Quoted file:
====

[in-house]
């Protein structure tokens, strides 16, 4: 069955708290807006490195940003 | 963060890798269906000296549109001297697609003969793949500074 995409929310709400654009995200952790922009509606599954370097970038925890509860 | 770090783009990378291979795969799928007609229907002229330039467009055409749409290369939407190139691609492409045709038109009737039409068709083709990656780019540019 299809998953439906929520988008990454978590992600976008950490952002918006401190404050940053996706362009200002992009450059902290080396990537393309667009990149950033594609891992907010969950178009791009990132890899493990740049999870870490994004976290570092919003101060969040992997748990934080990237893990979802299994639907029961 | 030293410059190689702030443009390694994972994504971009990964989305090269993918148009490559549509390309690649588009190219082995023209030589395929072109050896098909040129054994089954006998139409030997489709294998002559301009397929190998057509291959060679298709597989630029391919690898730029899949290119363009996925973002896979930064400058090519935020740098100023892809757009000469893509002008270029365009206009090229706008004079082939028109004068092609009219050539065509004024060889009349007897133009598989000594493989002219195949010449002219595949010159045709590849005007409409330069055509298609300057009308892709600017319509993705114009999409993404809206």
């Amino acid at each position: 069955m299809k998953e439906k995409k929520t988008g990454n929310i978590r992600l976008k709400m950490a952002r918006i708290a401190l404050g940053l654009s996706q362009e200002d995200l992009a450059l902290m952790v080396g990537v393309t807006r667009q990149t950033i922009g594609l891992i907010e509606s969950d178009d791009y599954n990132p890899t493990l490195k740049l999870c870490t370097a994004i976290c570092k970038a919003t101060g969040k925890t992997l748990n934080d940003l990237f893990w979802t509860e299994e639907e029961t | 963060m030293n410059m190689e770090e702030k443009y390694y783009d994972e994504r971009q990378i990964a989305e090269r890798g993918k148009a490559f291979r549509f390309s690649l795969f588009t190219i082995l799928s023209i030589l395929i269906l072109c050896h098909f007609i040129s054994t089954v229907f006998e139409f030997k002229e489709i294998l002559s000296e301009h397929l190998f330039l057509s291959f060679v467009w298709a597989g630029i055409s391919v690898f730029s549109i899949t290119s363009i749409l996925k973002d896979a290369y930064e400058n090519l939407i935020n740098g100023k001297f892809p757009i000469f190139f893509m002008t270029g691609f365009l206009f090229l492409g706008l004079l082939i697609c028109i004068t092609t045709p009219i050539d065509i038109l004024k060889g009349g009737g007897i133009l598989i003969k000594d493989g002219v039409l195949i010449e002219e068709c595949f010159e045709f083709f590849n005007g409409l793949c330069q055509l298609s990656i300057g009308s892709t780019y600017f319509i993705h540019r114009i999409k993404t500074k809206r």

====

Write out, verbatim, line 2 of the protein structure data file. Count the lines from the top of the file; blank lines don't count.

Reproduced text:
């Protein structure tokens, strides 16, 4: 069955708290807006490195940003 | 963060890798269906000296549109001297697609003969793949500074 995409929310709400654009995200952790922009509606599954370097970038925890509860 | 770090783009990378291979795969799928007609229907002229330039467009055409749409290369939407190139691609492409045709038109009737039409068709083709990656780019540019 299809998953439906929520988008990454978590992600976008950490952002918006401190404050940053996706362009200002992009450059902290080396990537393309667009990149950033594609891992907010969950178009791009990132890899493990740049999870870490994004976290570092919003101060969040992997748990934080990237893990979802299994639907029961 | 030293410059190689702030443009390694994972994504971009990964989305090269993918148009490559549509390309690649588009190219082995023209030589395929072109050896098909040129054994089954006998139409030997489709294998002559301009397929190998057509291959060679298709597989630029391919690898730029899949290119363009996925973002896979930064400058090519935020740098100023892809757009000469893509002008270029365009206009090229706008004079082939028109004068092609009219050539065509004024060889009349007897133009598989000594493989002219195949010449002219595949010159045709590849005007409409330069055509298609300057009308892709600017319509993705114009999409993404809206």